Restaurants with valid permits first must check with the local government, as municipalities can opt out of the statewide law. The to-go cocktails must be mixed drinks (no shots), with no more than 3 ounces of distilled spirits, and must be sold with an accompanying food order (no more than two drinks per entree ordered). Delivery is prohibited. Drinks must be labeled, identifying the licensee, and in sealed packages.
Southern Belle General Manager Kevin Bragg said the new law “finally allows us a chance to offer a more complete dining experience in the comfort of one’s own home. It also presents a creative and much-needed opportunity for restaurants to generate extra sales after a challenging year.”
One such drink available at Southern Belle is the Que Lindo Tamarindo, which has the savory quality of brandy, tamarind, ginger and red curry, with smokiness from mezcal.
At Little Bear in Summerhill, to-go cocktail orders are packaged in plastic bear containers. Courtesy of Little Bear
“The takeaway cocktails allowed us to boost our takeout check average immensely,” DBA Barbecue owner Matt Coggin said. At DBA, a margarita and Electric Blue Punch are the two most popular to-go drinks.
The law is a boon for standout cocktail programs like that at Staplehouse, which offers classic sazeracs and even a Nightcap for Two, with sherry and amaro. And, Buckhead’s Aria now has one of its most popular cocktails ready for pickup: Odd Man Out, a refreshing herbal drink featuring Strega, Dolin Blanc, lemon and orange bitters with tequila, or, for a smokier version, mezcal.
Summerhill’s Little Bear serves to-go orders of cocktails, like the El Presidente (a refreshing pink mix of rum, mint vermouth, satsuma triple sec and strawberry-mint bitters) in whimsical packaging shaped like bears.
One of Aria's most popular cocktails, the Odd Man Out, is available to go. Courtesy of Brandon Amato
Some bars even have created takeout windows for drinks. Ticonderoga Club’s Swim Up Bar window serves bottled cocktails and made-to-order classics, as well as frozen cups and tiny bottles of Amer Ticon, a house-made aperitif.
Brick Store has a walk-up window in an alleyway. “I think any options that are being put on the table are helpful,” co-owner Mike Gallagher said. “Removing obstacles that keep people from being able to spend money with us as we try to rebuild our teams and rebuild our business is prudent.”
Southern Belle's bottled Que Lindo Tamarindo cocktail is a savory-smoky mixture of mezcal, brandy, tamarind, ginger and red curry. Courtesy of Southern Belle
Sometimes, a to-go cocktail is a concoction you simply cannot make at home. An excellent discovery is Cold Beer’s Airline Hurricane: the house rhum blend, banana liqueur, fermented fassionola syrup, strawberry, passion fruit, coconut, makrut lime leaf, acid-adjusted pineapple, strawberry top absinthe, mint and Peychaud’s lime.
As a further boost for restaurant sales, some municipalities have open-container laws. People walking in Dunwoody Village can be seen with clear plastic cups marked with a sticker. Rules are similar in Acworth, Kennesaw, Powder Springs and Smyrna. At Alpharetta’s Carson Kitchen, a new weekend bar cart holds a variety of drinks, such as a Get Shorty, with Blanco tequila, grapefruit, fresh lime and some sweetened heat from cayenne simple syrup.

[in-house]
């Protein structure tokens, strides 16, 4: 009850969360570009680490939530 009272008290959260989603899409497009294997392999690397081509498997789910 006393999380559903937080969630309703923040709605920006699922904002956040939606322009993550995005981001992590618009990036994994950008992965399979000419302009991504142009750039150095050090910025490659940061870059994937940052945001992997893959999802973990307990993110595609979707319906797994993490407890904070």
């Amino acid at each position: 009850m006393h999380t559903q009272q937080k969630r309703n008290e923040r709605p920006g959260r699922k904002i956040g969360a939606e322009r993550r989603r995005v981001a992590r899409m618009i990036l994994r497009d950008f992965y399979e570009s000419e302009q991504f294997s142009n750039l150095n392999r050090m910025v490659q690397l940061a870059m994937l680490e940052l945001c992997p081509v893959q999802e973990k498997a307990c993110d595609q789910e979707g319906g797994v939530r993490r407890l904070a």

Carson Kitchen's new bar cart serves a variety of to-go drinks for sipping while strolling around Alpharetta City Center. Courtesy of Carson Kitchen
Stockyard Burgers & Bones’ Arianne Fielder served many a Summer Crush, a mixture of peach vodka, ginger beer, simple syrup, lemon and mint, when Marietta Square restarted its live music events this spring. Those attending the shows also are sipping Piastra’s Spreziato, featuring house-made mangocello, ginger syrup and spiced rum.
“The city of Decatur’s decision to allow open-container drinks on the weekends has led to a significant increase in the amount of to-go cocktail sales,” said Matt Watkins, Deer and the Dove’s bar director.
At Cold Beer, some to-go cocktails are bottled, some are in pouches, and some are served in cups, with garnishes on the side. This is their tiki drink Airline Hurricane. Courtesy of Cold Beer
WHERE TO GET COCKTAILS TO GO
Aria. 490 E. Paces Ferry Road NE, Atlanta. 404-233-7673, aria-atl.com
Brick Store Pub. 125 E. Court Square, Decatur. 404-687-0990, brickstorepub.com
Carson Kitchen. 4 S. Main St., Alpharetta. 770-696-1752, carsonkitchen.com
Cold Beer. 670 DeKalb Ave., Atlanta. 404-254-1032, coldbeeratl.com
Deer and the Dove. 155 Sycamore St., Decatur. 404-748-4617, deerdove.com
DBA Barbecue. 1190 N. Highland Ave., Atlanta. 404-249-5000, dbabarbecue.com
Little Bear. 71 Georgia Ave. SE, Atlanta. 404-500-5396, littlebearatl.com
Piastra. 45 W. Park Square, Marietta. 770-425-9300, piastrarestaurant.com
Southern Belle. 1043 Ponce de Leon Ave. NE, Atlanta. 404-698-3961, southernbelleatl.com
Staplehouse. 541 Edgewood Ave. SE, Atlanta. 404-524-5005, staplehouse.com
Stockyard Burgers & Bones. 26 Mill St., Marietta. 678-503-2760, stockyardburger.com
Ticonderoga Club. 99 Krog St. NE, Atlanta. 404-458-4534, ticonderogaclub.com
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